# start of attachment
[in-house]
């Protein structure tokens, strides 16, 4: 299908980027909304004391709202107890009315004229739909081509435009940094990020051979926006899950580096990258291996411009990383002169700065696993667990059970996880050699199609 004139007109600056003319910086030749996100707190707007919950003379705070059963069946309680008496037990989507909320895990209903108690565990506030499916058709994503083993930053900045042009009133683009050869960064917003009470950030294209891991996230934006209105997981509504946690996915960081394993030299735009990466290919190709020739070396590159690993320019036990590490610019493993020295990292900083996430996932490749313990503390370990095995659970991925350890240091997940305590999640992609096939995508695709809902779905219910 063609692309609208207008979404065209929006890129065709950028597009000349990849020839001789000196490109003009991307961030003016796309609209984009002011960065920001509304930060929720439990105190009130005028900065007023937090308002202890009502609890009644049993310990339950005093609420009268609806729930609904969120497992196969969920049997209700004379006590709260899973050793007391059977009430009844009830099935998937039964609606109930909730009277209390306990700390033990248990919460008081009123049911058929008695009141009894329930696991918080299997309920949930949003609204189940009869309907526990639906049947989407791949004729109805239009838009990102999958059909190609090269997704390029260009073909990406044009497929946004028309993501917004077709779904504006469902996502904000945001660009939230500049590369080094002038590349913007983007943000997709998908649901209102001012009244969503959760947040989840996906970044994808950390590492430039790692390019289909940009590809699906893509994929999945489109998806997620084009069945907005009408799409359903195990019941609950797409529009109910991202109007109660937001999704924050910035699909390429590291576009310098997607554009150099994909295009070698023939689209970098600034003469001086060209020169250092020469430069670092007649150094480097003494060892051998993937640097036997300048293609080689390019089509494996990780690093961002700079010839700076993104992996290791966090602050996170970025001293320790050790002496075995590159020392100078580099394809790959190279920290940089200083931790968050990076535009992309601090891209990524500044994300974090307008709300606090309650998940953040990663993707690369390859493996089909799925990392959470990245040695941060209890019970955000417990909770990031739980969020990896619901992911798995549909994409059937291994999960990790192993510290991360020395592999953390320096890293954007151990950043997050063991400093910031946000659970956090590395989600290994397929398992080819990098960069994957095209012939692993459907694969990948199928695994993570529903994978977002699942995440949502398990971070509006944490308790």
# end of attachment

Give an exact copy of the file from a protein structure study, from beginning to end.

[in-house]
């Protein structure tokens, strides 16, 4: 299908980027909304004391709202107890009315004229739909081509435009940094990020051979926006899950580096990258291996411009990383002169700065696993667990059970996880050699199609 004139007109600056003319910086030749996100707190707007919950003379705070059963069946309680008496037990989507909320895990209903108690565990506030499916058709994503083993930053900045042009009133683009050869960064917003009470950030294209891991996230934006209105997981509504946690996915960081394993030299735009990466290919190709020739070396590159690993320019036990590490610019493993020295990292900083996430996932490749313990503390370990095995659970991925350890240091997940305590999640992609096939995508695709809902779905219910 063609692309609208207008979404065209929006890129065709950028597009000349990849020839001789000196490109003009991307961030003016796309609209984009002011960065920001509304930060929720439990105190009130005028900065007023937090308002202890009502609890009644049993310990339950005093609420009268609806729930609904969120497992196969969920049997209700004379006590709260899973050793007391059977009430009844009830099935998937039964609606109930909730009277209390306990700390033990248990919460008081009123049911058929008695009141009894329930696991918080299997309920949930949003609204189940009869309907526990639906049947989407791949004729109805239009838009990102999958059909190609090269997704390029260009073909990406044009497929946004028309993501917004077709779904504006469902996502904000945001660009939230500049590369080094002038590349913007983007943000997709998908649901209102001012009244969503959760947040989840996906970044994808950390590492430039790692390019289909940009590809699906893509994929999945489109998806997620084009069945907005009408799409359903195990019941609950797409529009109910991202109007109660937001999704924050910035699909390429590291576009310098997607554009150099994909295009070698023939689209970098600034003469001086060209020169250092020469430069670092007649150094480097003494060892051998993937640097036997300048293609080689390019089509494996990780690093961002700079010839700076993104992996290791966090602050996170970025001293320790050790002496075995590159020392100078580099394809790959190279920290940089200083931790968050990076535009992309601090891209990524500044994300974090307008709300606090309650998940953040990663993707690369390859493996089909799925990392959470990245040695941060209890019970955000417990909770990031739980969020990896619901992911798995549909994409059937291994999960990790192993510290991360020395592999953390320096890293954007151990950043997050063991400093910031946000659970956090590395989600290994397929398992080819990098960069994957095209012939692993459907694969990948199928695994993570529903994978977002699942995440949502398990971070509006944490308790």